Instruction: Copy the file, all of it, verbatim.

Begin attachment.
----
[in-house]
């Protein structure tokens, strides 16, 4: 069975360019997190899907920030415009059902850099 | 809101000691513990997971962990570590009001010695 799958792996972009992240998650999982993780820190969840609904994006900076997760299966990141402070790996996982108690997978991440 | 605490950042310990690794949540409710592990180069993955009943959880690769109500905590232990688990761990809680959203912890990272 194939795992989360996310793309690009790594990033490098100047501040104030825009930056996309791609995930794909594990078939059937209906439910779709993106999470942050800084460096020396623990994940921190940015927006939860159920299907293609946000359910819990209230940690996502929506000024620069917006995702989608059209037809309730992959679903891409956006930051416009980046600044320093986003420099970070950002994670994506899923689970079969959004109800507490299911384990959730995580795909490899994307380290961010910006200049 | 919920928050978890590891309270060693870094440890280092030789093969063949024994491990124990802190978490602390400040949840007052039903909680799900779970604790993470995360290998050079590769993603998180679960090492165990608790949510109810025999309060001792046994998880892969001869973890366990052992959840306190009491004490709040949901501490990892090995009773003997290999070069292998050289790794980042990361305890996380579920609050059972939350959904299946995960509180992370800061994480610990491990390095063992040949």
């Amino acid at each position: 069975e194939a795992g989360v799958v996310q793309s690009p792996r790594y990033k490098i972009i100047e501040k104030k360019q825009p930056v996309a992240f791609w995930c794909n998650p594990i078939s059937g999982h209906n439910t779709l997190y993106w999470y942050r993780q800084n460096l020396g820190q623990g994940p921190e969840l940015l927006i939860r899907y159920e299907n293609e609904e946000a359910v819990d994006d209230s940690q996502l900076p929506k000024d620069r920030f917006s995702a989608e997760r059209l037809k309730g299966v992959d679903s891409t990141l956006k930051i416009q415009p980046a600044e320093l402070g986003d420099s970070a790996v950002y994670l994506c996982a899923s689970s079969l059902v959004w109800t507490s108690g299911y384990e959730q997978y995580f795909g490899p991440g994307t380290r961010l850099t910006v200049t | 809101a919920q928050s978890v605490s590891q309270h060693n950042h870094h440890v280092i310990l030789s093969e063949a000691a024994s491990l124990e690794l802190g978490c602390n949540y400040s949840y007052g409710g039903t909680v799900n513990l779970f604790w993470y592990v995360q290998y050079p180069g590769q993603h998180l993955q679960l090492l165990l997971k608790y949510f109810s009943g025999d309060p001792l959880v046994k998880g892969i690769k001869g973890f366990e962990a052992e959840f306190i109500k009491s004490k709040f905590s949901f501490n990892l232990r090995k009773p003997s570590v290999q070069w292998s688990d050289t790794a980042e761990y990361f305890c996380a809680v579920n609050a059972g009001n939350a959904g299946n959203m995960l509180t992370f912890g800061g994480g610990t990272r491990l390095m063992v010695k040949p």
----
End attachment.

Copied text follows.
[in-house]
């Protein structure tokens, strides 16, 4: 069975360019997190899907920030415009059902850099 | 809101000691513990997971962990570590009001010695 799958792996972009992240998650999982993780820190969840609904994006900076997760299966990141402070790996996982108690997978991440 | 605490950042310990690794949540409710592990180069993955009943959880690769109500905590232990688990761990809680959203912890990272 194939795992989360996310793309690009790594990033490098100047501040104030825009930056996309791609995930794909594990078939059937209906439910779709993106999470942050800084460096020396623990994940921190940015927006939860159920299907293609946000359910819990209230940690996502929506000024620069917006995702989608059209037809309730992959679903891409956006930051416009980046600044320093986003420099970070950002994670994506899923689970079969959004109800507490299911384990959730995580795909490899994307380290961010910006200049 | 919920928050978890590891309270060693870094440890280092030789093969063949024994491990124990802190978490602390400040949840007052039903909680799900779970604790993470995360290998050079590769993603998180679960090492165990608790949510109810025999309060001792046994998880892969001869973890366990052992959840306190009491004490709040949901501490990892090995009773003997290999070069292998050289790794980042990361305890996380579920609050059972939350959904299946995960509180992370800061994480610990491990390095063992040949």
């Amino acid at each position: 069975e194939a795992g989360v799958v996310q793309s690009p792996r790594y990033k490098i972009i100047e501040k104030k360019q825009p930056v996309a992240f791609w995930c794909n998650p594990i078939s059937g999982h209906n439910t779709l997190y993106w999470y942050r993780q800084n460096l020396g820190q623990g994940p921190e969840l940015l927006i939860r899907y159920e299907n293609e609904e946000a359910v819990d994006d209230s940690q996502l900076p929506k000024d620069r920030f917006s995702a989608e997760r059209l037809k309730g299966v992959d679903s891409t990141l956006k930051i416009q415009p980046a600044e320093l402070g986003d420099s970070a790996v950002y994670l994506c996982a899923s689970s079969l059902v959004w109800t507490s108690g299911y384990e959730q997978y995580f795909g490899p991440g994307t380290r961010l850099t910006v200049t | 809101a919920q928050s978890v605490s590891q309270h060693n950042h870094h440890v280092i310990l030789s093969e063949a000691a024994s491990l124990e690794l802190g978490c602390n949540y400040s949840y007052g409710g039903t909680v799900n513990l779970f604790w993470y592990v995360q290998y050079p180069g590769q993603h998180l993955q679960l090492l165990l997971k608790y949510f109810s009943g025999d309060p001792l959880v046994k998880g892969i690769k001869g973890f366990e962990a052992e959840f306190i109500k009491s004490k709040f905590s949901f501490n990892l232990r090995k009773p003997s570590v290999q070069w292998s688990d050289t790794a980042e761990y990361f305890c996380a809680v579920n609050a059972g009001n939350a959904g299946n959203m995960l509180t992370f912890g800061g994480g610990t990272r491990l390095m063992v010695k040949p």